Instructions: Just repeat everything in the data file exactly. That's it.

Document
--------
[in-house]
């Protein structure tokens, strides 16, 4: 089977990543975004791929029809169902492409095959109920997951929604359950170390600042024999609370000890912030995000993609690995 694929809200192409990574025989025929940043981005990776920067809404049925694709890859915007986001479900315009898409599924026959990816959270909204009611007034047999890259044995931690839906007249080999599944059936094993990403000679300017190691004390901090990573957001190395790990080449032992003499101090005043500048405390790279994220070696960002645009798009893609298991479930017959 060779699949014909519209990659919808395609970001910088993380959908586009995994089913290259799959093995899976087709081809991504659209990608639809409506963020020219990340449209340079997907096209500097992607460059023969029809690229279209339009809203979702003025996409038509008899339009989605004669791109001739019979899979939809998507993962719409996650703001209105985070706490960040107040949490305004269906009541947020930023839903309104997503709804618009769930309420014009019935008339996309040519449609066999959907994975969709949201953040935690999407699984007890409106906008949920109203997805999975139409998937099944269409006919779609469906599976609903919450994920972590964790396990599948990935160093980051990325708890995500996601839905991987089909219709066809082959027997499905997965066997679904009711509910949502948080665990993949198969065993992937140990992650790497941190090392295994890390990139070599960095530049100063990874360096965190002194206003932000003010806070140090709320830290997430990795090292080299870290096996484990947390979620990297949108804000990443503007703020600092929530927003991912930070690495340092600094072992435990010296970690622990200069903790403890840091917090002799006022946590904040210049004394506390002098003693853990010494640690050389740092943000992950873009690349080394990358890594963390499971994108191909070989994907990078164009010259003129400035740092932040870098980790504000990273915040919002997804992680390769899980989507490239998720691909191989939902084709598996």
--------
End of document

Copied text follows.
[in-house]
């Protein structure tokens, strides 16, 4: 089977990543975004791929029809169902492409095959109920997951929604359950170390600042024999609370000890912030995000993609690995 694929809200192409990574025989025929940043981005990776920067809404049925694709890859915007986001479900315009898409599924026959990816959270909204009611007034047999890259044995931690839906007249080999599944059936094993990403000679300017190691004390901090990573957001190395790990080449032992003499101090005043500048405390790279994220070696960002645009798009893609298991479930017959 060779699949014909519209990659919808395609970001910088993380959908586009995994089913290259799959093995899976087709081809991504659209990608639809409506963020020219990340449209340079997907096209500097992607460059023969029809690229279209339009809203979702003025996409038509008899339009989605004669791109001739019979899979939809998507993962719409996650703001209105985070706490960040107040949490305004269906009541947020930023839903309104997503709804618009769930309420014009019935008339996309040519449609066999959907994975969709949201953040935690999407699984007890409106906008949920109203997805999975139409998937099944269409006919779609469906599976609903919450994920972590964790396990599948990935160093980051990325708890995500996601839905991987089909219709066809082959027997499905997965066997679904009711509910949502948080665990993949198969065993992937140990992650790497941190090392295994890390990139070599960095530049100063990874360096965190002194206003932000003010806070140090709320830290997430990795090292080299870290096996484990947390979620990297949108804000990443503007703020600092929530927003991912930070690495340092600094072992435990010296970690622990200069903790403890840091917090002799006022946590904040210049004394506390002098003693853990010494640690050389740092943000992950873009690349080394990358890594963390499971994108191909070989994907990078164009010259003129400035740092932040870098980790504000990273915040919002997804992680390769899980989507490239998720691909191989939902084709598996």